According to a recent investigation by Shelter, official complaints against landlords to local authorities rose by 27 percent in the three years to 2012, with a total of 85,000 complaints in the last of those years.40 Of those complaints, 62 percent were about serious and life-threatening hazards. Tenants most frequently complain of landlords refusing to make necessary repairs. However, when tenants do complain they can find themselves subject to ‘revenge evictions’ by landlords who presume they can always find another tenant, who will probably pay an even higher rent. The number of evictions by a private landlord has risen by 60 percent over five years from 2010/2011 to 37,000 annually. Over the same period, as the 2016 ‘Monitoring Poverty and Social Exclusion’ report points out, mortgage repossessions have fallen to from 23,000 to 3300.41

Not the least amongst the problems faced by renters in the private sector is the extreme level of insecurity they face. Since the de-regulation of the privately rented sector in the 1980s, landlords have been free to evict tenants after a year, in practice for any reason they wish. John Major’s 1996 Housing Act introduced the Assured Shorthold Tenancy, allowing tenants and landlord to give notice after just six months. As a result private landlords, spurred on by their agents, have come to believe that they should raise their rents annually and tenants, unable able afford another rent hike, frequently end up moving within the year. The length of tenure amongst those who have the freedom to choose is typically about seven years. The median stay in a dwelling for owner-occupiers is 7.1 years and that for social renters 7.8. In contrast, the median private tenant stays only 1.7 years before moving on.42 The increasing precariousness of tenures amongst private renters has been associated with higher levels of ‘risk’ and uncertainty and with associated threats to well-being and health.43 Indeed, the most commonly cited source of the relationship between housing tenure and ill-health in the academic literature is ‘ontological insecurity’—the feeling of being unsafe in their world.44

For many young people, who still dream of owning their own homes, this is a no-win situation. More and more decide to stay living in the family home, so that they can at least save towards a mortgage deposit. Others, the so-called ‘boomerang children,’ end up returning to live with their parents after failed attempts at independent living in the private rental jungle. By 2011, 29 percent of males aged 20–34s and 18 percent of women were still living in the parental home.45 Those who do prolong residence in the family home are more likely to have parents who own houses, and have the space to accommodate them, or alternatively, to have insufficient income to rent privately. Surveys report that they are also more likely to say they are delaying entering long-term relationships and starting families because they can’t get their own accommodation.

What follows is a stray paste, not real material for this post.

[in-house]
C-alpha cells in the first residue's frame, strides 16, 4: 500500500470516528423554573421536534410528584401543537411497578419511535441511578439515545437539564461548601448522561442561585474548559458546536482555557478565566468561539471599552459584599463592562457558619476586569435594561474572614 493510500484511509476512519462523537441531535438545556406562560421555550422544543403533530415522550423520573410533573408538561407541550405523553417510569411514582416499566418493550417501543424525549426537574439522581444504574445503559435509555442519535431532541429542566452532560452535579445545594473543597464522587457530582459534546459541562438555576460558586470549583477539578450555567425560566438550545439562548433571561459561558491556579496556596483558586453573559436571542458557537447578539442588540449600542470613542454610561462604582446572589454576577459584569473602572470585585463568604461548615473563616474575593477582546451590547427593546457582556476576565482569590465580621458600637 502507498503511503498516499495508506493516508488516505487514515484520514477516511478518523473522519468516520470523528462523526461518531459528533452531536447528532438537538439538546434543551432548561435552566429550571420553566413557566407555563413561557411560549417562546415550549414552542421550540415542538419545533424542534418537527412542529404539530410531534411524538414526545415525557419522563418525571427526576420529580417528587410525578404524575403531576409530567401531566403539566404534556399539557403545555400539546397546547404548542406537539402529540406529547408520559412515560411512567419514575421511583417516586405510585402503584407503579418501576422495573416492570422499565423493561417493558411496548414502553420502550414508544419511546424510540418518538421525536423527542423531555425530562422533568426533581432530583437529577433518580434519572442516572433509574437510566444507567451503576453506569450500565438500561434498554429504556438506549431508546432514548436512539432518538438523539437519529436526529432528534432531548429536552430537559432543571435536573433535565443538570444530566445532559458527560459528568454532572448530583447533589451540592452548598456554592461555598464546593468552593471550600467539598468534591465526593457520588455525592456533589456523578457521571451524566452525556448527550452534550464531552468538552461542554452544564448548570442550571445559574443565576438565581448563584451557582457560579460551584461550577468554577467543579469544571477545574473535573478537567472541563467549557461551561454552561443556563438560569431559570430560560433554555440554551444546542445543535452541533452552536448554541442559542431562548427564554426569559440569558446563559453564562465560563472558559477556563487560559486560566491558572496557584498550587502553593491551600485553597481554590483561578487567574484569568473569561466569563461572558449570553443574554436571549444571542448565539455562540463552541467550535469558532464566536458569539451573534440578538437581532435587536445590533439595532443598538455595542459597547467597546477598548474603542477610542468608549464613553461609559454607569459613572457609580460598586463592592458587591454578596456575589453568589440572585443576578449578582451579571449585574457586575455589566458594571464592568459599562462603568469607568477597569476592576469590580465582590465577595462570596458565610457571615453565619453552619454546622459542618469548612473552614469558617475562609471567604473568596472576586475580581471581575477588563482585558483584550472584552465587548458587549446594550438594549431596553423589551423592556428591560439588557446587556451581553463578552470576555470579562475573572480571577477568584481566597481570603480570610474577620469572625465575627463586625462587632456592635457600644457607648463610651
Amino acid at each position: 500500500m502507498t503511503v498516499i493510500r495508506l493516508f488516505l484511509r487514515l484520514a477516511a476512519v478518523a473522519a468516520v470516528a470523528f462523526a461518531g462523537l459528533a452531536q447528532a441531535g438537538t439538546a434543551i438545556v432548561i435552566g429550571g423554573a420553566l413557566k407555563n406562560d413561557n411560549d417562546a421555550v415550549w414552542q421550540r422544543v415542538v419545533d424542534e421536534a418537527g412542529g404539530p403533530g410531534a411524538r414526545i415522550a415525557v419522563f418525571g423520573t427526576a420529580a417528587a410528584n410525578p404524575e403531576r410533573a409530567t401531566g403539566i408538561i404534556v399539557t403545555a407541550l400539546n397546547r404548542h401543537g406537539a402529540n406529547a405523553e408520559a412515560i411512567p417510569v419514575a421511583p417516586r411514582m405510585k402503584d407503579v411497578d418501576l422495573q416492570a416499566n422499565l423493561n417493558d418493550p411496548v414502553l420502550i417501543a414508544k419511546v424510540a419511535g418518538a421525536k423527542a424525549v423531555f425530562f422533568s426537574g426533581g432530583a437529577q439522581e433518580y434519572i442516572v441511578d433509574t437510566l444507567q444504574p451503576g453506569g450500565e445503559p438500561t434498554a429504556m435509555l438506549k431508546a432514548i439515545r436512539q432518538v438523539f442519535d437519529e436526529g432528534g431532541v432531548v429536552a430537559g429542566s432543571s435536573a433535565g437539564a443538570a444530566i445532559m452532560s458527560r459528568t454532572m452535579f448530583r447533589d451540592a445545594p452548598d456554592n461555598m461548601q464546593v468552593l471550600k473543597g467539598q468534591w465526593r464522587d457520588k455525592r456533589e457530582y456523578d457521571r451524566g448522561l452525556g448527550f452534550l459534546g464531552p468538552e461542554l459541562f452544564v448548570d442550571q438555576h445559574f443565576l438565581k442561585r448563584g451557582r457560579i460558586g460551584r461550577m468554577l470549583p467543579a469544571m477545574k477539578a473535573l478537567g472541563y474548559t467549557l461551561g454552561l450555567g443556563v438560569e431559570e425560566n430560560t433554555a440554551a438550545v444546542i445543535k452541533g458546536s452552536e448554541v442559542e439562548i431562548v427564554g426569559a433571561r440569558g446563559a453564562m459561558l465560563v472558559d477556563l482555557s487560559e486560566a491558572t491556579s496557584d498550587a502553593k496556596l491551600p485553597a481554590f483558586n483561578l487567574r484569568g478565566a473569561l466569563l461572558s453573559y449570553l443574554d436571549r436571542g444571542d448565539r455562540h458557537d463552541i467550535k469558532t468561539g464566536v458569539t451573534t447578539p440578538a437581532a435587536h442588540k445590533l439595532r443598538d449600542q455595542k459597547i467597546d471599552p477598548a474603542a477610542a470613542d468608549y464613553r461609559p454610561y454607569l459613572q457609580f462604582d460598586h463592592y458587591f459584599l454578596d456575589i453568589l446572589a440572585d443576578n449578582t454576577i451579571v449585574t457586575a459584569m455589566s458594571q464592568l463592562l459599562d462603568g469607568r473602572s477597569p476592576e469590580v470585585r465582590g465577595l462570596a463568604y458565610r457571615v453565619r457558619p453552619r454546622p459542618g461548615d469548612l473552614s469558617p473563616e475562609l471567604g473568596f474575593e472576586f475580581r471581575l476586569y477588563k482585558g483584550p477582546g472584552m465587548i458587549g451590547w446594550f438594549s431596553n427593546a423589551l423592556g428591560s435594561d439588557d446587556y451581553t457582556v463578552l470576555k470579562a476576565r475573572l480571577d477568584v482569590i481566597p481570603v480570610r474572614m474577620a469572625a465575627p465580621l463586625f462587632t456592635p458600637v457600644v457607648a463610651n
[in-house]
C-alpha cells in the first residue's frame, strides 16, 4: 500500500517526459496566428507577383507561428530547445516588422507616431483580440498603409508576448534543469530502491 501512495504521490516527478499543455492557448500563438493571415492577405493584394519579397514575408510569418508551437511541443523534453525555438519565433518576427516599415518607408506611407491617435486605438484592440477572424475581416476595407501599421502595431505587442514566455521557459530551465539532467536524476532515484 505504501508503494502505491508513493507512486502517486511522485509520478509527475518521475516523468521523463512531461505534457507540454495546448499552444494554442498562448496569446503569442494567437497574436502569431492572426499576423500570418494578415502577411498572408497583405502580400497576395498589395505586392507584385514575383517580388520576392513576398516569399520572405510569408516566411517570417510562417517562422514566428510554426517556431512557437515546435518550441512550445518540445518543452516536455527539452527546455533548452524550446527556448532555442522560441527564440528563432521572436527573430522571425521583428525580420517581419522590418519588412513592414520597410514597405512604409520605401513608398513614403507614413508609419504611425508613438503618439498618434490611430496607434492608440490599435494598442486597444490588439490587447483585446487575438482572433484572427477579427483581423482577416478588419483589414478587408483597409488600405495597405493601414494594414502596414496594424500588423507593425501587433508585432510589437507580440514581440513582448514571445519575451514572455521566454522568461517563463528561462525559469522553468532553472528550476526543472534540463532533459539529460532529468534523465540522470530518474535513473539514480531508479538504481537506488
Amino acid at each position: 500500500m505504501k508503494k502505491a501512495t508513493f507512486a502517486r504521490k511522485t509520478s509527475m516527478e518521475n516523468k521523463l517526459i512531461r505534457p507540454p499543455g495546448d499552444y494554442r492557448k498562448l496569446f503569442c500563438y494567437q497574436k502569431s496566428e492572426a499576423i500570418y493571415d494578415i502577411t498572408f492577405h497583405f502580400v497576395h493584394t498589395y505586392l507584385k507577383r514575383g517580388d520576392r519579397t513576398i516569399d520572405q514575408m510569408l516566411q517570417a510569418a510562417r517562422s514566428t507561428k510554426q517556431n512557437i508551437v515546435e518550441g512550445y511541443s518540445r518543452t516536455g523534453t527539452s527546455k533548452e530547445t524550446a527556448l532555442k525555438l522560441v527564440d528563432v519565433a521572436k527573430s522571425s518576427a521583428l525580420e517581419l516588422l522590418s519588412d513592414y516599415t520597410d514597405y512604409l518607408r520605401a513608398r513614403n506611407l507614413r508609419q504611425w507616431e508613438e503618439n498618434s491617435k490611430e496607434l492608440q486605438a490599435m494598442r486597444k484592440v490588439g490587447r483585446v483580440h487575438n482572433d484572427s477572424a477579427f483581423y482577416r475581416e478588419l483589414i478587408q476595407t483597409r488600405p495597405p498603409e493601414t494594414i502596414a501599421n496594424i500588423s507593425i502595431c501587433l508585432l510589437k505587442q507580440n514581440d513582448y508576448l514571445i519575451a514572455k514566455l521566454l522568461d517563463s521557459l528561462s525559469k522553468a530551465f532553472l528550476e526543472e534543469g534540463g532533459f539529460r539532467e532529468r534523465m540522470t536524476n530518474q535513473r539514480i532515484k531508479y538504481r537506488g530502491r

The current housing crisis, which shows no signs of abating, represents the biggest single barrier to young people getting on with their lives and taking the traditional steps towards adult status. At one level it is a vivid example of the delaying of transitions for young people, and many young people perceive it this way and still hope to be owning homes before too long. A MORI poll in 2016 found that 80 percent of 25–34 year olds would like to be owner occupiers in five years time, if they had the choice, a similar proportion to all adults.46 However, for many their hopes are unlikely to be fulfilled. Today’s young people will carry the burdens of the dysfunctional housing market bequeathed by previous generations with them throughout their lives. The majority may never own their own homes at all, if current trends in declining home ownership continue.

Those that do manage to get on the ladder, will take longer to pay off their mortgages and thus be saddled with higher debts into late middle age, just when they need to be saving for their retirement on meagre pensions . The lucky ones will have inherited from their parents or been gifted funds to buy homes when they were younger. But this is a minority of all young people, with just 27 percent of first-time buyers getting help from family and friends in raising the deposit for a mortgage.47 Older people are increasingly having to down-size their homes to release equity to pay for health care or to fund their longer retirements. By the end of the 2000s, 30–50,000 properties were being sold each year to pay for care, while 160,000 houses were left in estates annually.48 Only one in six parents were leaving a house to their children, which suggests that no more than one third of the children’s generation were benefiting, and then in most cases not until their middle age. When the current generation of young people reach middle age their parents homes will be even more valuable than they are now, but less of that value will be passed on because more of the parents will have ‘spent the inheritance.’49